So I offer this new system (but horrid name) for the votes of my readers: better than standard FPTP or not; and better than AV or not?

4 Responses

  1. Umm….. not better.

    Think about it. Suppose a Labour candidate wins under FPTP with 51% ( an absolute majority) over Conservative with 39% and a BNP candidate with 1o%. Lib Dems skip the race.

    But then we put your system in. There’s a lot of talk of the BNP candidate running well and nearly half of the Labour voters cast a vote for the Conservative as well to help defeat the BNP. This puts the Conservative up to 64%. A quarter of the BNP voters do too, eager to oust Labour – so up to 66%. Meanwhile, Tory voters are more focused on ousting Labour. Only a quarter of them vote for the Labour candidate as well, and few BNP voters do either. So the final vote is 66% for the Conservative, 62% for Labour and let’s say 15% for the BNP.

    Not good.

    Or say you have a constituency where it’s roughly split between the Lib Dems, Labour and Conservative. How do you vote in your system? If you can vote for only one candidate, you aren’t going to vote against that candidate. If you vote for two, you effectively cancel out each other’s vote. The winner would be the candidate who most effectively persuaded supporters to not vote for anyone else.

    AV avoids all of that.

    • Thanks for the reply, Peter. I take your point, even though I don’t think your first example is very credible. In such a scenario, Labour would tell its voters that the best way to keep the BNP out would be to vote Labour only. A more likely scenario is the one in my constituency, where the Lib Dems poll around 35% and the Tories 55%; but if there were a swing to the Lib Dems and the Labour voters could be persuaded to vote Lib Dem as well, the Lib Dems could conceivably overtake the Conservatives, even though the Tories might win with more than 50% of the vote under FPTP. It makes people more likely to vote tactically because they can also express their support for their favourite candidate, who doesn’t have a chance of winning. However, tactical voting can cut both ways: you could get UKIP, English Democrat and BNP supporters also voting Tory to keep either Labour or the Lib Dems out. In a sense, then, Approval Voting (which I’ve discovered ‘my’ system is called) tends, I would think, to favour the two strongest candidates: one from the left of centre and one from the right.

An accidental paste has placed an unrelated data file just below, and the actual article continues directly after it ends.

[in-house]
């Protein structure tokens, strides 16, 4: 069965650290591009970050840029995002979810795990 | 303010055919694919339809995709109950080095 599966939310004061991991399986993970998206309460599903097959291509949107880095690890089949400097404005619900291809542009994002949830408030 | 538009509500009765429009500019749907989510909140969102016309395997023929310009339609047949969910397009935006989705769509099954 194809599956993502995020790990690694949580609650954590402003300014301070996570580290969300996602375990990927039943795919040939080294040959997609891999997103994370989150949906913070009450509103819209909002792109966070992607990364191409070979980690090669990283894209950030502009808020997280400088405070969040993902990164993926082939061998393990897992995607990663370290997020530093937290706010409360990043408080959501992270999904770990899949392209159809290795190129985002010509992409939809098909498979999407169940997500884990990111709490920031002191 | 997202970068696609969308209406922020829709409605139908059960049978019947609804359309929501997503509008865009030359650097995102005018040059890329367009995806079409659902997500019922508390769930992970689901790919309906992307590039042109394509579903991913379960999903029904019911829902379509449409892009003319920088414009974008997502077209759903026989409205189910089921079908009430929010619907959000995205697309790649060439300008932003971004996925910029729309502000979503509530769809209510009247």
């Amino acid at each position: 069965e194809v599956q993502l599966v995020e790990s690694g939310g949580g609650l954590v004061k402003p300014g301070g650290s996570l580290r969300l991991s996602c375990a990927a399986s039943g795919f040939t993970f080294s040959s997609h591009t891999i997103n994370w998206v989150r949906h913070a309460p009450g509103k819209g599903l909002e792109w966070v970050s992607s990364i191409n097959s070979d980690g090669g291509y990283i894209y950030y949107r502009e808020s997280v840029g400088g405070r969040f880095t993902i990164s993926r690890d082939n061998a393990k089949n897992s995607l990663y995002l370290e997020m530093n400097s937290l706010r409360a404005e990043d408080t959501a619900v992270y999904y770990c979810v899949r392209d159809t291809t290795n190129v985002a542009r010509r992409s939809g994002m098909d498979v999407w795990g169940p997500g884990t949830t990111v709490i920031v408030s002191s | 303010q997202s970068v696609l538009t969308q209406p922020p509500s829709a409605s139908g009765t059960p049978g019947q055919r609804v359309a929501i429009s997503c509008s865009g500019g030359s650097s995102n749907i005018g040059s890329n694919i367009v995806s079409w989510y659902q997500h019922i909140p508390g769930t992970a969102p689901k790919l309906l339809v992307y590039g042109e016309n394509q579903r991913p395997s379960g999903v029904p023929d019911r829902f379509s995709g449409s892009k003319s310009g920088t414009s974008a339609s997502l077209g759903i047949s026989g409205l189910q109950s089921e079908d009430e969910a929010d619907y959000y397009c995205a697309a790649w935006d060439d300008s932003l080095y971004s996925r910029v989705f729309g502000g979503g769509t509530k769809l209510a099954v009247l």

In your second example – a three-way split – voting for two candidates (e.g. Labour and Lib Dem) doesn’t dilute or cancel out each other’s vote: it adds to the total and increases their share of the vote – it’s just that if you vote for more than one candidate, each party’s share of the vote increases by a proportionally smaller amount than if you vote for one. But then the share of the vote obtained by candidates for whom people vote exclusively also increases by a proportionally smaller extent the more other voters select multiple candidates. So it is still an effective way to try to ensure that the candidate you don’t want to win is defeated.

      The question is, is such tactical voting fair or legitimate? Well, it happens under the present system, the only difference being that the tactical voter can’t then register support for their favourite candidate as well. It is legitimate in the sense that it’s entirely up to the individual voter how they vote, whether ‘positively’ or ‘negatively’ – and it might be just as, if not more, important for particular voters to try to ensure some candidates are beaten (e.g. BNP ones) than only to vote for their ‘favourite’ candidate or party.

  2. I’ll focus on the second example. I only vote for two candidates if my primary goal is to defeat the third candidate. If I really want one candidate to win, i will only for that candidate — even if I do think the second candidate is okay. And party ioytalists certainly would say “just vote for our candidate.” The end result is the voter foolish enough to vote for more than one candidate would help defeat their first choice.

    I also don’t like the idea of a candidate losing who would win 51% with FPTP.

    • I agree the voter needs to be aware whether voting for more than one candidate will risk defeating their preferred candidate. But if there’s any doubt, voters will just vote for their favourite, I would have thought. I agree that being defeated under Approval Voting when you might have won under FPTP is a bit dodgy. However, it’s also highly unlikely: if there is enough backing behind the winning candidate to ensure they get an outright majority under FPTP, it’s very improbable that that would get overturned by people voting tactically under Approval Voting, especially as some voters who prefer other candidates would also vote for the winning candidate if their candidate didn’t have a chance of winning.

      If this unlikely eventuality did come to pass, then it would reflect the fact that the winning candidate was also rather unpopular with a large part of the electorate: Approval Voting allows negative preferences to be expressed, i.e. voting to defeat a particular candidate. Similarly, you have to bear in mind that a slim majority under FPTP doesn’t necessarily mean that a majority of voters really prefer that candidate, because the votes received by that candidate will include tactical votes and votes from people whose preferred candidate doesn’t stand a chance, so they’re voting for their second or third choice.